News Home Boats for Sale MarineBusiness-World Sail-World Racing Cruising Int Magnetic Is RW Photo Gallery FishingBoating : Why do more New Zealanders drown than Australians? The 4R's of rescue
Why do more New Zealanders drown than Australians? The 4R's of rescue

'Drowning - why more New Zealanders?'    .

Why do more New Zealanders drown than Australians? Going boating or sailing puts people right in the right place to drown if circumstances collide to make a dangerous situation. New Zealand is in the unenviable position of having the third highest drowning rate of the developed countries (3.3 per 100 000), only less per capita than Brazil and Finland (ILSF 2007 World Drowning Report), a rate twice that of Australia (1.5 per 100 000).

Drowning is the third highest cause of unintentional injury death in New Zealand for all age groups, but second highest for the under-25 age group.

To put it more graphically, Dr Kevin Moran, Chairman of WaterSafety Auckland, recently told the NZ Herald that between 1980 and last year, 81 people drowned in New Zealand while trying to rescue others. Of these, most (80 per cent) were male. Maori (33 per cent) and Pasifika (12 per cent) people were over-represented.

Last month a man and his nephew drowned off the Hawkes Bay coast while trying to save a young girl who made her own way to shore. What was supposed to be a weekend of family celebrations became a double tragedy.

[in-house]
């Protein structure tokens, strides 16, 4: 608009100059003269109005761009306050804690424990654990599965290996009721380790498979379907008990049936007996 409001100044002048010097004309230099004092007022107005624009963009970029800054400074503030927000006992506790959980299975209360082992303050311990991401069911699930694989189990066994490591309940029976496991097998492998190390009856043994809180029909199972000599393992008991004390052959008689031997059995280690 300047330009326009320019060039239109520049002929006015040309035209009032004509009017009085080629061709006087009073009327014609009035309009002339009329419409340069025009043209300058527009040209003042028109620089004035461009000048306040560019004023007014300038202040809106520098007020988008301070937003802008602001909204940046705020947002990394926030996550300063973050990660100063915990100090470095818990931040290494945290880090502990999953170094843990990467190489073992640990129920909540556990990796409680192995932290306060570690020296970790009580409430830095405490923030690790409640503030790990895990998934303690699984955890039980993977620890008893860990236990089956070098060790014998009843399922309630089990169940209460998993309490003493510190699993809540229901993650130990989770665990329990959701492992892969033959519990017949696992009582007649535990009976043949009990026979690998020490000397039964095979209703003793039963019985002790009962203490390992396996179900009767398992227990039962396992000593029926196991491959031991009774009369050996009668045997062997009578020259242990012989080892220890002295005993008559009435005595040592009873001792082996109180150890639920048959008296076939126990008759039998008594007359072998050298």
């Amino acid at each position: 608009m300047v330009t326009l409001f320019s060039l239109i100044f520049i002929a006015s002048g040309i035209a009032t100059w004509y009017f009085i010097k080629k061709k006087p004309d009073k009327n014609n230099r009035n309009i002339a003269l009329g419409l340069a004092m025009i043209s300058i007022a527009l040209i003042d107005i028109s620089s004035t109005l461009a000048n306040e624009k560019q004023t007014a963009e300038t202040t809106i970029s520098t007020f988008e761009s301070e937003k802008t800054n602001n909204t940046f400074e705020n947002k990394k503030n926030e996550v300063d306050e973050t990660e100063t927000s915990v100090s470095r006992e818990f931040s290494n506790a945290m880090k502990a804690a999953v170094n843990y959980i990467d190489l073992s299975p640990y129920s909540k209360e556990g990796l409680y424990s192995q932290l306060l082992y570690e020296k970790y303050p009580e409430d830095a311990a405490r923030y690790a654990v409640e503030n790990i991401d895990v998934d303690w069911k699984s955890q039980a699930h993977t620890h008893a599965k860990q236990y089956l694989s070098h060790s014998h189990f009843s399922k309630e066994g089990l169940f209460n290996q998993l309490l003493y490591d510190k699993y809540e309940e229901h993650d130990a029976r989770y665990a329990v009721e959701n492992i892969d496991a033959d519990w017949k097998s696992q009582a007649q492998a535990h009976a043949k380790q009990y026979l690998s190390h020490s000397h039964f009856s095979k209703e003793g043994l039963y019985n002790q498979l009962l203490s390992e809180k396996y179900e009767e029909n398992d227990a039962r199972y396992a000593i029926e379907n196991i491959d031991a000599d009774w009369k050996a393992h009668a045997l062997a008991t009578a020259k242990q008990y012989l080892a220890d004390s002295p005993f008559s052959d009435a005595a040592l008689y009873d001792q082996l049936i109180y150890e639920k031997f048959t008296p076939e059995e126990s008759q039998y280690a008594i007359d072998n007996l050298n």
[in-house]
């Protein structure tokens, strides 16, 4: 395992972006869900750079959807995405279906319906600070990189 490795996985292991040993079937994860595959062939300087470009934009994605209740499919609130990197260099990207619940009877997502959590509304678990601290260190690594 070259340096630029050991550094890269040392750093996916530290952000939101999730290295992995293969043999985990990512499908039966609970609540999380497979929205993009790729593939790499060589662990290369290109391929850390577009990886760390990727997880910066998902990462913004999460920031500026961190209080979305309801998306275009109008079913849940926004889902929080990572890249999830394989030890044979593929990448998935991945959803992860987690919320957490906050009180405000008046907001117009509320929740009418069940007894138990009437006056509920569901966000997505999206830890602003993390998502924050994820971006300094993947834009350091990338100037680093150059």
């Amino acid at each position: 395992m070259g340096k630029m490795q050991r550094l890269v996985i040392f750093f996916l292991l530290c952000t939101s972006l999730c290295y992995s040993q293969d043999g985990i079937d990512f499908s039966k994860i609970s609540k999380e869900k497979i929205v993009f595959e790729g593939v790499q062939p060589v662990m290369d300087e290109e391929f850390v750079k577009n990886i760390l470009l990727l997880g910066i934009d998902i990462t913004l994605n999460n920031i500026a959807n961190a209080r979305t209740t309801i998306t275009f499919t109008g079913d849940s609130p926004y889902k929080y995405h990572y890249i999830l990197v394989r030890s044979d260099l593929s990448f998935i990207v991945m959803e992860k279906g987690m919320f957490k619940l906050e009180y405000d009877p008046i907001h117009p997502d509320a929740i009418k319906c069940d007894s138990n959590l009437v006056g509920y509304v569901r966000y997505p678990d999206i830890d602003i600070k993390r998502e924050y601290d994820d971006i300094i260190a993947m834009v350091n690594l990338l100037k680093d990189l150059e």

The Drowning Prevention Strategy is in place with New Zealand's Accident Compensation Corporation (ACC) as the lead agency.

In Australia, Queenslanders Dr John Pearn and Bernard Franklin have analysed the loss of life while trying to rescue children in their study, 'Drowning for Love. The Aquatic Victim Instead of Rescuer Syndrome.'

However, there is a 'now' solution for reducing the number of drowning deaths in both countries - the Four R's.

Dr Moran said, 'Fewer people would be lost if they understood the Four Rs of bystander rescue - Recognise, Respond, Rescue and Revive.'

Using the Four Rs:

• Recognise - a would-be rescuer would assess victim distress, the urgency and the dangers in a rescue attempt and, importantly, look for a flotation device.

• Respond - the first priority is to stop the drowning process by providing flotation to the victim while still assessing the dangers of a rescue and the urgency. This is especially true if the victim cannot be immediately removed from the water. It is at this stage that the bystander should send for help.

• Rescue - a land- or craft-based rescue minimises risk for the rescuer but, if a water-based rescue is necessary, a non-contact rescue using flotation is the safest method.

• Revive - this phase covers the possible need for CPR and other medical assistance as required.

Dr Moran told the Herald that New Zealanders struggle to understand the areas of Recognise and Respond.

A nationwide water safety survey of New Zealand youth found 35 per cent considered they had no rescue ability, and 59 per cent expressed doubts about their ability to perform a deep-water rescue.

A recently published Auckland study of 415 people at last March's Pasifika Festival suggests many lack an understanding in water safety.

The findings provide evidence of questionable readiness to respond in a rescue role as a bystander confronted with a drowning emergency.

Despite a desire to respond in a rescuer role, many people may lack the physical competency and knowledge to safely attempt a rescue.

While it is hard to imagine not following your gut instincts and trying to rescue someone in need, especially a family member, would-be rescuers need to remember the four Rs of Recognise, Respond, Rescue and Revive if they are going to attempt a rescue safely.

by Watersafe Auckland/Sail-World Cruising